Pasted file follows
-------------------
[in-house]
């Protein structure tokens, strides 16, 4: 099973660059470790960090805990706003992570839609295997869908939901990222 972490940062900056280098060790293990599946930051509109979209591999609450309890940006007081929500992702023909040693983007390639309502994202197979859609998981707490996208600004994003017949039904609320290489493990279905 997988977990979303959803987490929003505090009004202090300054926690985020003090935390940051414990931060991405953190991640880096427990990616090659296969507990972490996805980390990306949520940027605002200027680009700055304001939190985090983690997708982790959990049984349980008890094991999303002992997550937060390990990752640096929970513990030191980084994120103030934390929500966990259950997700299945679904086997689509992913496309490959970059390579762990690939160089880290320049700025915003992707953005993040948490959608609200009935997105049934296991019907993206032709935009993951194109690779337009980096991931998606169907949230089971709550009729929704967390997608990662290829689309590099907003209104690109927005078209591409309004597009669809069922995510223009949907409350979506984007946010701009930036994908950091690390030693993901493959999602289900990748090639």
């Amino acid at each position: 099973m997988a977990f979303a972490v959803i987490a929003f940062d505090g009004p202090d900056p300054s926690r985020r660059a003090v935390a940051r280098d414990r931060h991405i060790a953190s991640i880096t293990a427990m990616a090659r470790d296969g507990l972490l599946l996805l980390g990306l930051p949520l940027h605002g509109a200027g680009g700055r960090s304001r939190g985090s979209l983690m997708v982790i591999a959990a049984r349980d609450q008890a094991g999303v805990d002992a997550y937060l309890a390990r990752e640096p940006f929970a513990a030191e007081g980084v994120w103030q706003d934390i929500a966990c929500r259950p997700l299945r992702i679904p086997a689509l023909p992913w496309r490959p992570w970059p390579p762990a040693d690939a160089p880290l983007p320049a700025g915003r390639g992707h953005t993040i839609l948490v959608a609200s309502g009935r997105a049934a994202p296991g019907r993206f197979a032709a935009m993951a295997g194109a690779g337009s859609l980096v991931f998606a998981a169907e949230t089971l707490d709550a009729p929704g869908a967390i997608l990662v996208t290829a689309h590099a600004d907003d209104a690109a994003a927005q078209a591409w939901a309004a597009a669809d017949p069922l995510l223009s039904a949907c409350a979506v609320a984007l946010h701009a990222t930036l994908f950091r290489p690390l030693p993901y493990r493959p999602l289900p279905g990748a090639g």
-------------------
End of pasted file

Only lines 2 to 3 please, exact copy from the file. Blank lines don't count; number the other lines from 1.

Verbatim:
């Protein structure tokens, strides 16, 4: 099973660059470790960090805990706003992570839609295997869908939901990222 972490940062900056280098060790293990599946930051509109979209591999609450309890940006007081929500992702023909040693983007390639309502994202197979859609998981707490996208600004994003017949039904609320290489493990279905 997988977990979303959803987490929003505090009004202090300054926690985020003090935390940051414990931060991405953190991640880096427990990616090659296969507990972490996805980390990306949520940027605002200027680009700055304001939190985090983690997708982790959990049984349980008890094991999303002992997550937060390990990752640096929970513990030191980084994120103030934390929500966990259950997700299945679904086997689509992913496309490959970059390579762990690939160089880290320049700025915003992707953005993040948490959608609200009935997105049934296991019907993206032709935009993951194109690779337009980096991931998606169907949230089971709550009729929704967390997608990662290829689309590099907003209104690109927005078209591409309004597009669809069922995510223009949907409350979506984007946010701009930036994908950091690390030693993901493959999602289900990748090639």
């Amino acid at each position: 099973m997988a977990f979303a972490v959803i987490a929003f940062d505090g009004p202090d900056p300054s926690r985020r660059a003090v935390a940051r280098d414990r931060h991405i060790a953190s991640i880096t293990a427990m990616a090659r470790d296969g507990l972490l599946l996805l980390g990306l930051p949520l940027h605002g509109a200027g680009g700055r960090s304001r939190g985090s979209l983690m997708v982790i591999a959990a049984r349980d609450q008890a094991g999303v805990d002992a997550y937060l309890a390990r990752e640096p940006f929970a513990a030191e007081g980084v994120w103030q706003d934390i929500a966990c929500r259950p997700l299945r992702i679904p086997a689509l023909p992913w496309r490959p992570w970059p390579p762990a040693d690939a160089p880290l983007p320049a700025g915003r390639g992707h953005t993040i839609l948490v959608a609200s309502g009935r997105a049934a994202p296991g019907r993206f197979a032709a935009m993951a295997g194109a690779g337009s859609l980096v991931f998606a998981a169907e949230t089971l707490d709550a009729p929704g869908a967390i997608l990662v996208t290829a689309h590099a600004d907003d209104a690109a994003a927005q078209a591409w939901a309004a597009a669809d017949p069922l995510l223009s039904a949907c409350a979506v609320a984007l946010h701009a990222t930036l994908f950091r290489p690390l030693p993901y493990r493959p999602l289900p279905g990748a090639g």